Last night’s show was nothing like that. Not only was just about every single song preceded by a story that was part history lesson and part personal experience, but Buddy would sometimes stop the song right in the middle, relate a personal anecdote, and then continue right on playing without missing a beat. Frankly, he could not have played a note, just spoken and told us his stories, and it would still have made for a great show. To say his banter with the audience was “colorful” would be an understatement. I heard more f-bombs and s-bombs than would be present at any current hip-hop show. His repartee with the audience is charming and humorous, not holding back anything. He even apologized at one point for all his cursing by saying “sorry for all the s**t talking”. Hilarious. Then he recounted his first experience smoking a reefer with his good friend Junior Wells and how in his “altered” state went to flag down a taxi and ended up hopping in the back of a police car.

Firing off one well-known hit after another, he did not disappoint either the casual fan, or the diehards amongst us. There was literally something there for every single audience member. Demonstrating his deep connection with his listeners, at one point he just calmly walked off the stage into the aisle, continued playing, walked all the way to the back of the room, through the door, back through the other door, and right back down the aisle, pausing to let people reach out and touch him, as they themselves were being touched by the passion and humility of this legendary performer. It was part Gospel, part Baptist revival, and it was definitely the school of The Blues!

Nearing the end of the set, it was time for Mr. Guy to link himself to some other notable guitarists who as most are aware, used Buddy as the template for their sound. Of course I’m talking about Jimi Hendrix, Cream, and Eric Clapton. Whether he was acknowledging their greatness, or just pointing out that he was the original template for all the blues-based rock of the past 40 or so years is debatable, but of no consequence. Without Buddy Guy, we would be living in a very different musical landscape.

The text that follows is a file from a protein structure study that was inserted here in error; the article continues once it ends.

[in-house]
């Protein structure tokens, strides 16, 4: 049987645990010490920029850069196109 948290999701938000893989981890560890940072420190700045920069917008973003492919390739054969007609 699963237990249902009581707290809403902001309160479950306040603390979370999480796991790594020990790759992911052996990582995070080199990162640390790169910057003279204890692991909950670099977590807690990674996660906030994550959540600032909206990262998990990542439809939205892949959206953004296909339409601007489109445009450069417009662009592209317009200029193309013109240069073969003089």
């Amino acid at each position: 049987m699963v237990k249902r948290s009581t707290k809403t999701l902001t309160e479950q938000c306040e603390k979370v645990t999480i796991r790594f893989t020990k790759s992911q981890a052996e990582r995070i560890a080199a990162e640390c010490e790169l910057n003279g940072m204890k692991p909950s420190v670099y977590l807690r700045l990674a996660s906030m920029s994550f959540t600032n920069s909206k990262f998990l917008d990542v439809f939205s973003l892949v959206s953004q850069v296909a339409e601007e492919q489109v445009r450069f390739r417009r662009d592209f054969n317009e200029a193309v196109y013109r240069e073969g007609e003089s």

We were treated to an acoustical version of “What’d I Say” that was so clear, you could hear a pin drop. And speaking of a pin dropping, I’ve never seen an audience follow the request of the house by putting away their phones and watching the show. It was refreshing to see an audience just watch the show. The next song was preceded by the explanation “this cat stopped in to tell me about Jimi, Cream and Clapton and what they were doing in England. And that s**t went something like this”. He launched into a jazzy version of Strange Brew that was refreshing in its simplicity at first, and then turned into an overdriven, wha-wha-pedal, shred-fest, continuing on with “Voodoo Chile” and “Sunshine Of Your Love”. Note-for-note he proved that he was the template.

He left “Champagne And Reefer” out of his set, stating that he “doesn’t do that any more”(perhaps the substances, not the song). I would have loved to have heard it, but maybe it’s reserved for Rolling Stones shows…

I don’t think a single audience member left the hall wanting for anything. Other than maybe the next show by Buddy Guy!

All photos: Ivor Levene for The Los Angeles Beat

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Ivor Levene

About Ivor Levene

Ivor Levene likes to interview musicians, write about music and musicians, play music, listen to music, read about music, photograph musicians, and anything else you can think of with music. He has been involved with the music scene for over thirty years and his posts have appeared all over the place! Ivor says "I'm going to write about music as long as I have something to say".